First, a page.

Nostalgia is an easy thing to market and sell, so when a piece of media comes around that’s really going hard after the nostalgia market I feel like it’s my duty to weigh-in. And when it comes to 90’s nostalgia, I am as qualified as anybody to talk about it and such is the case with the new Disney+ movie Chip ‘n Dale: Rescue Rangers.

If you’re reading this, I can probably go ahead and assume that you’re familiar with the television show of the same name which premiered in the late 80s and ran into the 90s. Just in case though, Chip ‘n Dale Rescue Rangers was one of the inaugural Disney Afternoon cartoons and it starred the characters Chip and Dale from Disney’s classic collection of shorts and paired them up with some newcomers in Gadget, Monterey Jack, and Zipper. As the theme song informed us, they basically solve the crimes and help those who are not being helped by the usual law enforcement operations out there. It didn’t really make much sense for the characters of Chip and Dale to star in such a program, but the same is easily said of the classic characters utilized in most Disney Afternoon shows. It was just a way for Disney to leverage its own intellectual property and sell shows that at least had some familiar faces in them. And it seemed to work rather well. While I will say the show Rescue Rangers doesn’t really hold-up when viewed as an adult in 2022, it’s at least quite gorgeous for a TV show and no one would question the production values. Plus that theme song is still a banger.

In this universe, Rescue Rangers was an actual show like it is in “the real world” and all of the characters were played by living, toon, actors.

It was announced some time ago that Disney wanted to bring the show to the big screen as a live-action/animation hybrid which is all the rage these days. It turned out, Disney was actually aiming a little smaller as the film was ticketed for its streaming platform Disney+ pretty early in the reveal. Unlike a lot of recent films, I do not believe this was kicked to the streaming service because of COVID. The film was written by the team of Dan McGregor and Doug Mand, two guys mostly known for their work in television. With Akiva Schaffer as director and Andy Samberg onboard as the voice of Dale, the title basically started being referred to as The Lonely Island Rescue Rangers. The third member of The Lonely Island, Jorma Taccone, is also here doing some small voice roles too. Given their presence, I found myself quite curious how this movie would turn out. It was obviously going to be a comedy, but the initial trailer also revealed it was going to set its characters in a world inhabited by toons and real people like a certain famous 80s film about a rabbit. Inviting such a comparison is almost a death sentence because how is a film in 2022 with a streaming budget going to measure up to the classic Who Framed Roger Rabbit? It’s a fool’s game to try to match that film, Disney can only hope this one proves it’s worth existing.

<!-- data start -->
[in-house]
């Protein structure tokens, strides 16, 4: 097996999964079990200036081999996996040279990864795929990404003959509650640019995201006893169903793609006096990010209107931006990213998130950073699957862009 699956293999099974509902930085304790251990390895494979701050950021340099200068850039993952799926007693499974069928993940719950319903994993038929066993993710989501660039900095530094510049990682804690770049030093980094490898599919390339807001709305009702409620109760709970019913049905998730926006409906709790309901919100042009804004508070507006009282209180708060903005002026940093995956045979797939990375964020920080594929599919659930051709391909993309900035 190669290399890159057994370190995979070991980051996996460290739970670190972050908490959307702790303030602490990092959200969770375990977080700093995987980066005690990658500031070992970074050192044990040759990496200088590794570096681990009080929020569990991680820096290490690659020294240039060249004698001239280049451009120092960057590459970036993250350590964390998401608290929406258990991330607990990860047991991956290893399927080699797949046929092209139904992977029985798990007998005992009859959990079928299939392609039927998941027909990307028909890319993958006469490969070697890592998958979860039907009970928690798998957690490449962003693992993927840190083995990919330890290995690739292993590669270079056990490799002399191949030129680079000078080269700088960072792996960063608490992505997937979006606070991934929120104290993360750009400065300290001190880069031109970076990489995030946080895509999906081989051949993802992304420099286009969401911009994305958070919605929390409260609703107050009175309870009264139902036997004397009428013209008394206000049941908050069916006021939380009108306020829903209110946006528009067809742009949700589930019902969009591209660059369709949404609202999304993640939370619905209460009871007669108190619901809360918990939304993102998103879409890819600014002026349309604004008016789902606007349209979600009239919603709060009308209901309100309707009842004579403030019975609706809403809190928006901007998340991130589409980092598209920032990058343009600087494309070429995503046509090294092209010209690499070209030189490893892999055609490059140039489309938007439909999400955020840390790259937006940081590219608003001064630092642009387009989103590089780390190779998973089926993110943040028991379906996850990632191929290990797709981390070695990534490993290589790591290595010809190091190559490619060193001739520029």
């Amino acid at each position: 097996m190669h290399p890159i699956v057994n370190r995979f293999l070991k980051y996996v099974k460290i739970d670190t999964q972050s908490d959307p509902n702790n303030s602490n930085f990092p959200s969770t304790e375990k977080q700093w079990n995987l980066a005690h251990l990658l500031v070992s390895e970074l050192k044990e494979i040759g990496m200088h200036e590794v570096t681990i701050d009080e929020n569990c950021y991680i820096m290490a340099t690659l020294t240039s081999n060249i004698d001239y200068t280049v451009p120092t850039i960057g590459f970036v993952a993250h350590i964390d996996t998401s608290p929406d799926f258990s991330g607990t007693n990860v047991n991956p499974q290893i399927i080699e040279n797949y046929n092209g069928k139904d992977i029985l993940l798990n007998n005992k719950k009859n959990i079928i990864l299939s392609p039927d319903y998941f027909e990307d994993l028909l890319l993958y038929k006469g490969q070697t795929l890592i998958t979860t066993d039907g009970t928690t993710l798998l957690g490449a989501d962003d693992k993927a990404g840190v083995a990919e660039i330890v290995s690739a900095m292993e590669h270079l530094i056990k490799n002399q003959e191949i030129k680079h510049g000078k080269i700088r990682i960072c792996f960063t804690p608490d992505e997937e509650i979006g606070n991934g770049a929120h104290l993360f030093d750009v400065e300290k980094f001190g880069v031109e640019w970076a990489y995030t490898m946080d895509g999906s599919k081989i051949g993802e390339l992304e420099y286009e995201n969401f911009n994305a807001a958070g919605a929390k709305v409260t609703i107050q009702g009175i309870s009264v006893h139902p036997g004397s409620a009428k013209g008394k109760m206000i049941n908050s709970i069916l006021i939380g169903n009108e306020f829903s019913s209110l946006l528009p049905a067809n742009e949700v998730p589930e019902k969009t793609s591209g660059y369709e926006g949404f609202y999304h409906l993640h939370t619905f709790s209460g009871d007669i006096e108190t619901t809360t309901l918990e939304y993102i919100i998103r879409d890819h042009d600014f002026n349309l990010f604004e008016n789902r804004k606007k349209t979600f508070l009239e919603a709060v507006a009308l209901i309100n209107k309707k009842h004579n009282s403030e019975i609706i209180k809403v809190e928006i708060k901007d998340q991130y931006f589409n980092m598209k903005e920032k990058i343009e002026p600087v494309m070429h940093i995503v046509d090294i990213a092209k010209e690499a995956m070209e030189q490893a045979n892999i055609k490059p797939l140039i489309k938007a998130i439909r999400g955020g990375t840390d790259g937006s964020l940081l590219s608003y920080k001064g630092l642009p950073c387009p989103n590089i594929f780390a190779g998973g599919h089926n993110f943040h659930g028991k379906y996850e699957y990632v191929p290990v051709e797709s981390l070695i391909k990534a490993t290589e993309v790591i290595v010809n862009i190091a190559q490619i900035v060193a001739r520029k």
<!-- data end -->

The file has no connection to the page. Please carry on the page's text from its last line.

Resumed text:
Chip ‘n Dale: Rescue Rangers is neither a reboot nor a sequel to the television show. It actually views the characters from the show as actors who played those roles. Early in the film we’re shown how a young Dale (Juliet Donenfield) met a young Chip (Mason Blomberg) at school and instantly became friends. From there, they became a comedy act that was eventually given its own show making these versions of the famous chipmunks quite different from the characters in the theatrical shorts. Much of the movie is set in the present and centers on Dale (Andy Samberg) as he tries to recapture his glory days after a falling out with Chip when the Rescue Rangers show came to an end.

The setting established by this film is one in which humans live side-by-side with animated characters from various mediums (and owners beyond Disney) with seemingly little in the way of conflict between the two.

It’s when we catch-up with Dale and eventually Chip (John Mulaney) that we see how this world sort of works. This isn’t a lore-heavy film like Who Framed Roger Rabbit? Toons exist alongside humans and over the years toons have changed. Dale at some point got surgery to make himself look like a CG generated character, while his co-stars did not so they’re presented in a more traditional manner. Cartoon stars are basically all real and much of the film relies on that. The general plot is that Monterey Jack (Eric Bana) has gone missing and Chip and Dale fear he’s been caught in a bootlegging ring. For a toon in this world, that means he’s going to be modified surgically so that he only resembles his old self and shipped off to somewhere in Asia to star in bootleg films against his will, which sounds pretty horrifying. The rodents will work with a human police officer in Ellie (Kiki Lang) to try and find their friend before he’s presumably sent out on a boat which is expected to take roughly 48 hours making this the Chip ‘n Dale version of The Frist 48.

An older, less cute, Peter Pan is one of the film’s villains. Some feel his portrayal is in poor taste given the real world tragedy that was Bobby Driscoll who voiced Pan in the Disney film. I personally don’t think any malice was intended and feel the character works as an imagined future Peter Pan that aged out of a role not unlike many child actors.